The moment “Downton Abbey” became a hit stateside, some type of Americanized version felt inevitable. But for every “The Office” success story, there are dozens of failures, from NBC’s attempt at remaking “Skins” to the very American failure of “The Great American Baking Show.” But “The Gilded Age,” now on HBO, is hoping its mixture of soapy spectacle and Victorian-era New York City can appeal to Americans even without the pastoral charms and alluring accents of “Downton.”
The moment “Downton Abbey” became a hit stateside, some type of Americanized version felt inevitable.
“Gilded Age” isn’t telling a tremendously new story, but it is a very well-done piece of prestige, period piece escapism. And it should also help cement the welcome trend of telling more diverse stories in historical dramas.
While the show, 10 years in the making, was originally designed as a New York City-set prequel centered on the coming-of-age of the beloved Duchess Cora Crawley, and focused on the ways robber barons sought legitimacy by buying into the old-world aristocracy. But during the series’ decadelong journey to production, its identity as a direct “Downton Abbey” prequel disappeared. “The Gilded Age” in its final form borrows from several storytelling classics, including “Romeo and Juliet.” Two warring families live directly across from Central Park, at the corner of 5th Avenue and 61st Street. Despite their hatred of each other, each family has sons and daughters of the right age and with varying levels of attraction to each other.
On one side of the block sits the longtime home of the van Rhijn family, currently owned by the widowed Agnes van Rhijn (Christine Baranski), who endured decades of an abusive marriage to earn her family’s spot in old-money New York. Her spinster sister Ada Brook (Cynthia Nixon) is Agnes’ constant companion and her son Oscar (Blake Ritson) plays the part publicly while living a closeted life downtown. As the series starts, they take in their poverty-stricken niece Marian (Louisa Jacobson), whose father’s gambling problem necessitated Agnes’ family-fortune-saving marriage (and ensuing marital sacrifice).
On the other side of the block, the new money, newcomer Russells have just finished building their ultramodern palace of a home. Husband George (Morgan Spector) is a railroad builder and wannabe monopolist, wife Bertha (Carrie Coon) is a social striver who pushed the family to relocate from downtown, and baby scions son Larry (Harry Richardson) and daughter Gladys (Taissa Farmiga) remain mostly unaware of how ferociously their parents are working to create a space for them in the upper echelons.
It’s an age-old plot, but “The Gilded Age” arrives with a racial and social awareness its “Downton Abbey” forebears did not. This awareness is part of a longer-term trend toward color consciousness adopted with varying levels of success by shows such as “Sanditon,” “Grantchester” and “The Long Song,” but unlike those PBS series, HBO’s entry will likely have a far larger mainstream footprint (and marketing budget).
In “The Gilded Age,” Agnes van Rhijn’s downtrodden niece Marian arrives in New York City after being rescued by Peggy Scott (Denée Benton). Peggy becomes the show’s principal “downstairs” character after Agnes hires her as a secretary. This also makes her an adept tour guide for the segregated societies of the north, and the robust, all-Black middle-class society that existed, albeit less visibly, alongside the white one.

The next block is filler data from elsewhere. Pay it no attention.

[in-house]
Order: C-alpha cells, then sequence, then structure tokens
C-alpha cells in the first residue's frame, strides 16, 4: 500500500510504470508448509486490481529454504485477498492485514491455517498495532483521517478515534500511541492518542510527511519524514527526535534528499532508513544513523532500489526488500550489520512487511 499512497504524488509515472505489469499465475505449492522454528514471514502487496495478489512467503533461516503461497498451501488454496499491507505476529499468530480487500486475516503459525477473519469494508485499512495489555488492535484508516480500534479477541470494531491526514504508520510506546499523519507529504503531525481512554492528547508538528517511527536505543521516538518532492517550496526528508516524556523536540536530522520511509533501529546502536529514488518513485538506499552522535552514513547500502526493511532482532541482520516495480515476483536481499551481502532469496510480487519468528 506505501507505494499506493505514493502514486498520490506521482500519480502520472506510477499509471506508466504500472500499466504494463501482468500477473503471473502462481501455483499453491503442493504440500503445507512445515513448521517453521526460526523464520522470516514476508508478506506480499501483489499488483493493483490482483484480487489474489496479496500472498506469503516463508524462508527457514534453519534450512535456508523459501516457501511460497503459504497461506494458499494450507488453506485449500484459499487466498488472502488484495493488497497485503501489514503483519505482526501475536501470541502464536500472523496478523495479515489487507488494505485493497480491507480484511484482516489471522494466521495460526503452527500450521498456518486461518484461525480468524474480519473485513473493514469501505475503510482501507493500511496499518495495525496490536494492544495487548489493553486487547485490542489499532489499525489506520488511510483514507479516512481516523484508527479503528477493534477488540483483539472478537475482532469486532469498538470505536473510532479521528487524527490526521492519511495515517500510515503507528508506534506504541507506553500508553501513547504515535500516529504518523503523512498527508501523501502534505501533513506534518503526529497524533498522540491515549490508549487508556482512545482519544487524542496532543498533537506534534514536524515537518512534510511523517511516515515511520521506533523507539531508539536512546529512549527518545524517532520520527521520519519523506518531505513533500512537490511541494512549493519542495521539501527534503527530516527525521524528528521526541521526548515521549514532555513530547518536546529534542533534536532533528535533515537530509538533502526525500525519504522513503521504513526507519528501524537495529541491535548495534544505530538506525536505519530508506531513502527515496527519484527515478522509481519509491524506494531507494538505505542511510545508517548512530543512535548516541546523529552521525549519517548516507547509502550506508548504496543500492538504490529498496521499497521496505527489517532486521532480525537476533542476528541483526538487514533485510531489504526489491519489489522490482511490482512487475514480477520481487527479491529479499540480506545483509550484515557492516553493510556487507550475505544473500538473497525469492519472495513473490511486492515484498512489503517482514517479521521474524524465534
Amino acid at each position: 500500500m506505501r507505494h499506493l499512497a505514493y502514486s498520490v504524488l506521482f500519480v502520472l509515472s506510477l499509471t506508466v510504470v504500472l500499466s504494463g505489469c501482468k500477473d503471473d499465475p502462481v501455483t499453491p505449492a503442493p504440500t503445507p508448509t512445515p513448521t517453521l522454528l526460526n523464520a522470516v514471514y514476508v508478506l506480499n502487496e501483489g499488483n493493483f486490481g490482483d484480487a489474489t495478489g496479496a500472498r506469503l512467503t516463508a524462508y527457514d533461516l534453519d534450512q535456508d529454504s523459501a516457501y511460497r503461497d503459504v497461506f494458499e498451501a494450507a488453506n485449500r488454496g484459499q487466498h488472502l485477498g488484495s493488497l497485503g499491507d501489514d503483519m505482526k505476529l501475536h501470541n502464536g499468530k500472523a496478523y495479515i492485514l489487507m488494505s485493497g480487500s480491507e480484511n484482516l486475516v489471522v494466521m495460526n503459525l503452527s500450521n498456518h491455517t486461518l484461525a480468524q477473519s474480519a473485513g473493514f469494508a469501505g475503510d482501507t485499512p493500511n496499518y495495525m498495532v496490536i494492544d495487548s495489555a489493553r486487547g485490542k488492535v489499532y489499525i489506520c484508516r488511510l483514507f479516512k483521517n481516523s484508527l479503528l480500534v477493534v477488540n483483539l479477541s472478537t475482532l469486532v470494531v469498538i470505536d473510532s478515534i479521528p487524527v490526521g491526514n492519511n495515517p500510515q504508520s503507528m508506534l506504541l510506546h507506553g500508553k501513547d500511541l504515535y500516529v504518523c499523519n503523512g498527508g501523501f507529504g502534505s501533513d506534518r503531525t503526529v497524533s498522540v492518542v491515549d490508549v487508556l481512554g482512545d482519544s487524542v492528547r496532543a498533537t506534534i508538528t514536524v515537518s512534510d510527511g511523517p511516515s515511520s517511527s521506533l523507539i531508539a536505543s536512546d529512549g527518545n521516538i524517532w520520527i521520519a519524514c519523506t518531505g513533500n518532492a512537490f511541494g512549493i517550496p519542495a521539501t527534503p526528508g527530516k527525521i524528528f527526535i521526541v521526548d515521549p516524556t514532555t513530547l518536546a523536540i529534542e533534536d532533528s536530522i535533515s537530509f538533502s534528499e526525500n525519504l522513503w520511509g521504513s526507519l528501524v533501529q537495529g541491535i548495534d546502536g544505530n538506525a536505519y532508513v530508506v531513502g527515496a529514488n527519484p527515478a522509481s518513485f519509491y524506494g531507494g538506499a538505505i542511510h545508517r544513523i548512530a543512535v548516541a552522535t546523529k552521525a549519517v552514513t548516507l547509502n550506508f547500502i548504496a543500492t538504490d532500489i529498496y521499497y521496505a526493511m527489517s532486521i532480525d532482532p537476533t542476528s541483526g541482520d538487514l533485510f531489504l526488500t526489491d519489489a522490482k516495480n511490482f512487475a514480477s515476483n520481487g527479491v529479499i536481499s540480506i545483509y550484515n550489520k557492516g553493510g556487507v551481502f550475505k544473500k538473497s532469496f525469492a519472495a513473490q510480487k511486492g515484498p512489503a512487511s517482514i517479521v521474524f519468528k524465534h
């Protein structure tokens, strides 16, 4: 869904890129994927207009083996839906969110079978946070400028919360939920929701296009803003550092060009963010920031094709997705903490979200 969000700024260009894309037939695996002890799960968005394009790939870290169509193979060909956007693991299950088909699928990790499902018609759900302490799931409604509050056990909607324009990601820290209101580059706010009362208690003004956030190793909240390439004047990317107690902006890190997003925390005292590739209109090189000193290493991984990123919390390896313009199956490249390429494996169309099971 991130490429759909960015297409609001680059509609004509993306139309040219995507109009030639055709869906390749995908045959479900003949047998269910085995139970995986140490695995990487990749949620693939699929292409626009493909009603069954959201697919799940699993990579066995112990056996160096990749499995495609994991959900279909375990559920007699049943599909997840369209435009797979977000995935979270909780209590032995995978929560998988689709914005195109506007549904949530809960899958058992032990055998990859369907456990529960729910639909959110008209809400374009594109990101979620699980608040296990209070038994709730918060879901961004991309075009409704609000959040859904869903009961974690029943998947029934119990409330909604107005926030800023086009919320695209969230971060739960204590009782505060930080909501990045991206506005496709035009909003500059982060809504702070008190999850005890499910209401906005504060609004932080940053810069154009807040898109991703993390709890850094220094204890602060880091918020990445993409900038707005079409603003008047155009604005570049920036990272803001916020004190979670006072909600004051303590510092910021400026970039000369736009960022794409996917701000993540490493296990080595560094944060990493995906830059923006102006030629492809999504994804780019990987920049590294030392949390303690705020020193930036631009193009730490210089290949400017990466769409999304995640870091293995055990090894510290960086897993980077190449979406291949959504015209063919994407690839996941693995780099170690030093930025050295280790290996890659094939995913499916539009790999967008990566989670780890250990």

The time it took to make “The Gilded Age” may ultimately be a blessing.
The downstairs stories of “Downton Abbey” captured the hearts of viewers as much, if not more, than that of the inhabitants upstairs. That hit made it look easy, but the PBS shows that followed, like “Beecham House” and “Victoria,” proved such a feat is anything but. (Even “Downtown” creator Julian Fellowes’ own series, “Belgravia,” couldn’t pull the same magic off twice.) But Peggy’s a complicated character, estranged from her family in Brooklyn, professionally ambitious, and with savvy is able to handle the power dynamics and microaggressions of both her upstairs employers and downstairs peers. (The Russells’ downstairs, by comparison, somewhat disappointingly centers on an overdramatic French chef and a housemaid who is eyeing the master.)
Thus, the time it took to make “The Gilded Age” may ultimately be a blessing. The show keeps all the familiar tropes of bustling servants, call bells, sweeping vistas of gorgeous houses, and a costume closet to die for. (Carrie Coon’s hat budget alone is something else.) Baranski brings all the ferocious bot mots of Maggie Smith’s famed Dowager Countess to her role as Agnes, and when she and Coon’s Bertha Russell finally meet, the verbal fireworks are worth the build-up. Fellowes also seems to have personally raided New York’s out-of-work theater crowd during the pandemic, securing guest starring turns from Audra McDonald, Kelli O'Hara, Patrick Page, John Douglas Thompson, Donna Murphy, Katie Finneran, and Jeanne Tripplehorn, just to name the ones who show up in the super-sized 80-minute premiere. (Nathan Lane’s here too, he just shows up later.)
That’s a lot of talent and taste stuffed into nine episodes. (And if there’s ever a musical episode, it will be brilliant.) Like the Russells, this series feels like it’s modernizing in the right direction, with plenty of exquisite drama along the way (albeit no accents).